Tuesday, September 27, 2011

Xenophobic Customer Support

New York Senator Charles Schumer may be experiencing a bit of xenophobic tendencies in his newly submitted bill, S. 1536. This proposed legislation, sponsored by only two other accomplices (Sen. Casey and Sen. McCaskill) seeks to require all U.S. businesses that outsources "customer service communication," via phone or wire, to (1) require that the physical location of the customer service assistance must be disclosed at the commencement of the communication, (2) require U.S. businesses to certify compliance annually to the FTC, and (3) authorize the FTC to penalize businesses that fail to comply.

My goodness. Everyone knows that call centers are located all over the place, both inside and outside of the U.S. Does anyone really care where the call center is located? Is it not more important for consumer purposes that the call center employee communicate effectively so as to properly assist the consumer's inquiry? Frankly, I have communicated with call center employees whom I suspect are located within the U.S. yet speak poor English and are difficult to understand. I have communicated with call center employees whom I suspect are located outside of the U.S. who speak English very plainly.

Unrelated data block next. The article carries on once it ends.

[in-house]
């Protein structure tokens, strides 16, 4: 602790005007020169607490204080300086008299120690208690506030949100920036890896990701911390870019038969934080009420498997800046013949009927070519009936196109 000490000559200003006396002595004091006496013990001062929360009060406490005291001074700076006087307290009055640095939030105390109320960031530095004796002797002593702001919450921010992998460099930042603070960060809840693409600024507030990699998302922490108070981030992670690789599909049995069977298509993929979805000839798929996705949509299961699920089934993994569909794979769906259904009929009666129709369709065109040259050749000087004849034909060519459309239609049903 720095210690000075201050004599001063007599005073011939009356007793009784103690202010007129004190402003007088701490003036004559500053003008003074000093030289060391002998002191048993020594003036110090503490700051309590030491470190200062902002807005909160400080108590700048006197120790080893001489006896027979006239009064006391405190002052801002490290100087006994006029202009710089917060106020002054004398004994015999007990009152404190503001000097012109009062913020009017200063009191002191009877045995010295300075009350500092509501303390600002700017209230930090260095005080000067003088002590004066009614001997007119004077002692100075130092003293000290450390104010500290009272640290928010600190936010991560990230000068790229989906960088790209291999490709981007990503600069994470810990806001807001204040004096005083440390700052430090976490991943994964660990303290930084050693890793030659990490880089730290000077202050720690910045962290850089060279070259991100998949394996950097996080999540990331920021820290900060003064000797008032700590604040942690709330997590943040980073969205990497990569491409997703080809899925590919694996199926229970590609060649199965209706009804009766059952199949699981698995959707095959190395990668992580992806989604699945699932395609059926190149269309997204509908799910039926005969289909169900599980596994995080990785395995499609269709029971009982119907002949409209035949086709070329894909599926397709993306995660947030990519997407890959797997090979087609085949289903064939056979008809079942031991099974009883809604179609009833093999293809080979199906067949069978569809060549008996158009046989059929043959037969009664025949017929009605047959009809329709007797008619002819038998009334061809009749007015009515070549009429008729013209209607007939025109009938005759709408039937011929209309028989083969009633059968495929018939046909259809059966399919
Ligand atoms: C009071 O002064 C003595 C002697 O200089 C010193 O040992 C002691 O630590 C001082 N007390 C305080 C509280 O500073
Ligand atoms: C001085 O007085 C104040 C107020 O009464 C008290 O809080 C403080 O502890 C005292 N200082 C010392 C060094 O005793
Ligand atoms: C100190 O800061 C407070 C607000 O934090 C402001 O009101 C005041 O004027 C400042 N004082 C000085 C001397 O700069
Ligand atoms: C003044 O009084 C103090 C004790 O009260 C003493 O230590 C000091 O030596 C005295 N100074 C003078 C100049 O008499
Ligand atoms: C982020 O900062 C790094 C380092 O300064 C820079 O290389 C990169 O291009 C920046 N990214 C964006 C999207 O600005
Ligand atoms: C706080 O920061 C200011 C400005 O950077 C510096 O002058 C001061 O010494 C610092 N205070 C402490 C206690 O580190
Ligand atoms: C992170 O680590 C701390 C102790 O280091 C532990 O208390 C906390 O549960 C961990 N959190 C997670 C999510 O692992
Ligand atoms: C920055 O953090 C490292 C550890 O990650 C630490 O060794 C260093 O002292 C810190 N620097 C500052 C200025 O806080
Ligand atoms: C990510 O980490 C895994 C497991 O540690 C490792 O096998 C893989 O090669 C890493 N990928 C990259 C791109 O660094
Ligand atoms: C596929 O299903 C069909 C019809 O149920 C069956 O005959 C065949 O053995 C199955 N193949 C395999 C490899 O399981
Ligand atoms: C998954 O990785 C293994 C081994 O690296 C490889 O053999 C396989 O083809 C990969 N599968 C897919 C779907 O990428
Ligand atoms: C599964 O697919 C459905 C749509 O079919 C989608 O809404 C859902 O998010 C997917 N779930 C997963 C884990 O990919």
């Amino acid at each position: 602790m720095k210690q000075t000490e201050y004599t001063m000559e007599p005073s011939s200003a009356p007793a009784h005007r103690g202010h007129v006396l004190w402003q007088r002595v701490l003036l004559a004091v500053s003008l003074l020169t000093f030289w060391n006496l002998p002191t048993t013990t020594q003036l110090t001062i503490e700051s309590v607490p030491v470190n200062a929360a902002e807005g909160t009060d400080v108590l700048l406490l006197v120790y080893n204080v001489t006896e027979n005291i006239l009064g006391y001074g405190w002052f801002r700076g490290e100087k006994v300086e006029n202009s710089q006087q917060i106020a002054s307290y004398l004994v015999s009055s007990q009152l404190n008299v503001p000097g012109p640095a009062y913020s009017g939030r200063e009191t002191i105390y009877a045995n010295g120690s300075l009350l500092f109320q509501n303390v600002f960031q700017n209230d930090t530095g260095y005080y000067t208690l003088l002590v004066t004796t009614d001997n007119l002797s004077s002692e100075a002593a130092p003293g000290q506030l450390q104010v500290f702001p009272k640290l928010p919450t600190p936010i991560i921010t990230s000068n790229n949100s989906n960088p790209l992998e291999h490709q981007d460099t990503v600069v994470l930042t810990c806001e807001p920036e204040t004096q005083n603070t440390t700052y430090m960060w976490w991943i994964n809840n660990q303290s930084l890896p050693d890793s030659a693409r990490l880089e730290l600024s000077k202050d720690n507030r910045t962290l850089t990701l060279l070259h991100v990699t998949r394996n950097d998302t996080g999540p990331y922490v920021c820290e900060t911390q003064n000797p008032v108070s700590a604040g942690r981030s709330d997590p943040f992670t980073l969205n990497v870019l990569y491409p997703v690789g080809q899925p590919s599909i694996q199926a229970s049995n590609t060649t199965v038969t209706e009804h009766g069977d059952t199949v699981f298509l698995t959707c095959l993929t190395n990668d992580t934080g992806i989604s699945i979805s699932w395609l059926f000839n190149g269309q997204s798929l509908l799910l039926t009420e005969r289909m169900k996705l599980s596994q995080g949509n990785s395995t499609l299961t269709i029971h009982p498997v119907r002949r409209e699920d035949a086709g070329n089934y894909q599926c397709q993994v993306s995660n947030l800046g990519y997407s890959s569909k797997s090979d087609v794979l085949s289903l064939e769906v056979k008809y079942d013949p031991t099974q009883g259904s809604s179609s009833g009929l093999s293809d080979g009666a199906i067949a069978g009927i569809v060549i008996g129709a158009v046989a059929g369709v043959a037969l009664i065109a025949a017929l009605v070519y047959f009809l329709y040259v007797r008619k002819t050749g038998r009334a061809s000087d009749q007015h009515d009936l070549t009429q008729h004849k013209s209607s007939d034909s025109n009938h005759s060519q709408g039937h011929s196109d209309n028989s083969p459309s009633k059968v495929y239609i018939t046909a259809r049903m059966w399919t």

I'm wondering if this type of legislation is really needed. Does this sort of bill speak more to the fear of foreign workers? The location of a call center is not important. Most people would be surprised that when they place a call to a Miami-based cruise line that they are likely speaking to a call center off a land-locked freeway interchange in Springfield, Oregon. This is but one example of how modern communication technology allows the placement of call centers anywhere in the world. The issue should not be where the call center is located. The issue, rather, should be whether the person on the other end of the line knows how to schedule a cruise, answer a question responsibly, and communicate well.

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